New fact sheet on carbon neutrality of sustainable biomass released by WBA

A the recent COP 18 in Doha the World Bioenergy Association published its third fact sheet titled “The carbon neutrality of biomass from forest,” highlighting WBA’s position on the theories of “carbon debt” and “payback time” of forest biomass. These theories are based on the assumption that harvesting trees for energy creates a “carbon debt”: the carbon contained in the trees is emitted upfront while trees grow back over many years,  thus increasing the  carbon level in the atmosphere. Consequently the carbon payback time refers to the time lag before carbon neutrality is restored by its reabsorption in forest biomass.

The World Bioenergy Association states that these theories “are not credible, because they are based on the unrealistic assumption that trees are first burned and then grown”.

One argument in favour of these theories affirms that the CO2 content of the atmosphere remains lower if the trees continue to grow and absorb CO2, while fossil fuels are used,  and that the burning of wood releases more CO2 per unit energy than combustion of oil or gas.

According to WBA, this argument may have some validity as long as the trees are growing vigorously, but it is not valid any more when forests are getting mature. Indeed, the fact sheet explains that “until a tree progresses to its mature stage it is growing and absorbs more CO2 by assimilation than it releases by breathing. In this phase the tree is a carbon sink. In the mature phase CO2 uptake and release are in equilibrium, the tree is a carbon storage. As follows, during the decay phase, a tree will become a net carbon source”.

If the trees were allowed to grow to stock without being harvested, it would also mean not to use the sustainable products from forests: timber, paper, energy and to replace them by fossil fuel based products.

Another claim suggests that burning old trees releases CO2 immediately, whereas the decomposition of old trees to CO2 and other green house gases in nature takes many years, so there is a time lag in favour of less emissions now by not burning trees.

In this regard, WBA states that this analysis ignores that mature trees occupy the space that could otherwise be utilized by young trees. These old trees are no longer a carbon sink but a slow carbon emitter. If fossil fuels are used instead of this biomass, two sources of emissions will exist: the burning of fossil fuels and the decomposition of biomass thus worsening the impact on climate change.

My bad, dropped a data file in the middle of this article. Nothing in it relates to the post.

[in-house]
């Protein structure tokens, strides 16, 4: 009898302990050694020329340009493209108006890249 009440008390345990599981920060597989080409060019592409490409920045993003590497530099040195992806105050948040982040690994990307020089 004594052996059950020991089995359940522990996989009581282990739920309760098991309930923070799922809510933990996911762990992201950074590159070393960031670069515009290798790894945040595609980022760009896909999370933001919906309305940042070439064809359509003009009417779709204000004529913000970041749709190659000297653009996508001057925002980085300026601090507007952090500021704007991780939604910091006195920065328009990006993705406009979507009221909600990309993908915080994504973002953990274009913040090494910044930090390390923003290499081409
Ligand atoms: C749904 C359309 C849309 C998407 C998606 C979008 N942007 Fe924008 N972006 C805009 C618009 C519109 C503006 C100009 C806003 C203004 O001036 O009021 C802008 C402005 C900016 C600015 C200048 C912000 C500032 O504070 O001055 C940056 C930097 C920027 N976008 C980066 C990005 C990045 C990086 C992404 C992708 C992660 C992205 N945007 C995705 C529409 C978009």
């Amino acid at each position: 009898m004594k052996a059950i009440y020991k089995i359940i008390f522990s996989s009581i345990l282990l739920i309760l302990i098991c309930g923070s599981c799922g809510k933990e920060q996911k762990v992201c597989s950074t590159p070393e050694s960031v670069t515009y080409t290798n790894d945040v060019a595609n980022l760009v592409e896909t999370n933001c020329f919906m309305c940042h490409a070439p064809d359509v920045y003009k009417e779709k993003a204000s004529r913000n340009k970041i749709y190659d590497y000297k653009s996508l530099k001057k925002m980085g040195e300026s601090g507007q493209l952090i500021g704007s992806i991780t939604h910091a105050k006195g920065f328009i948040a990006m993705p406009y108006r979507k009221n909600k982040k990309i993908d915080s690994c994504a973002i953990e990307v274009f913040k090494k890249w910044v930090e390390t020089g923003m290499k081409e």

The WBA fact sheet admits that “in some circumstances the use of forest biomass can increase the CO2 content of the atmosphere. This can happen, when net release of the forest stored carbon occur as a consequence of deforestation, of the over use of forests or of the transformation of overage forests to young productive forests and these shifts in a specific area are not compensated for by a net growth of forest biomass”. In this regard WBA declares its support for a global afforestation program to reach a net increase in the global forest area by 100 million ha by 2025.

Furthermore, to avoid a reduction of carbon sequestered in forests due to the growing demand for solid biomass the association urges governments to enforce a forest management policy in their countries based on the principle of sustainability, which means that  “the fertility of the soil is safeguarded and the quantity of wood harvested and removed is equal or less than the quantity produced. Trees are harvested before reaching their stage of maturity or natural death. These forests have a net growth of biomass that can be harvested”.

The fact sheet proposes also to introduce a certification systems based on these criteria for consumers or traders of large quantities of solid biomass.

Launching the  fact sheet in the press conference during COP 18 in Doha the President of the WBA, Dr. Heinz Kopetz added: “It is a fundamental requirement of sustainable forestry that the carbon stock in forests remains stable or increases over time. Deforestation and unsustainable forest management lead to a decline of the carbon stock in the forest – this has to be avoided“.

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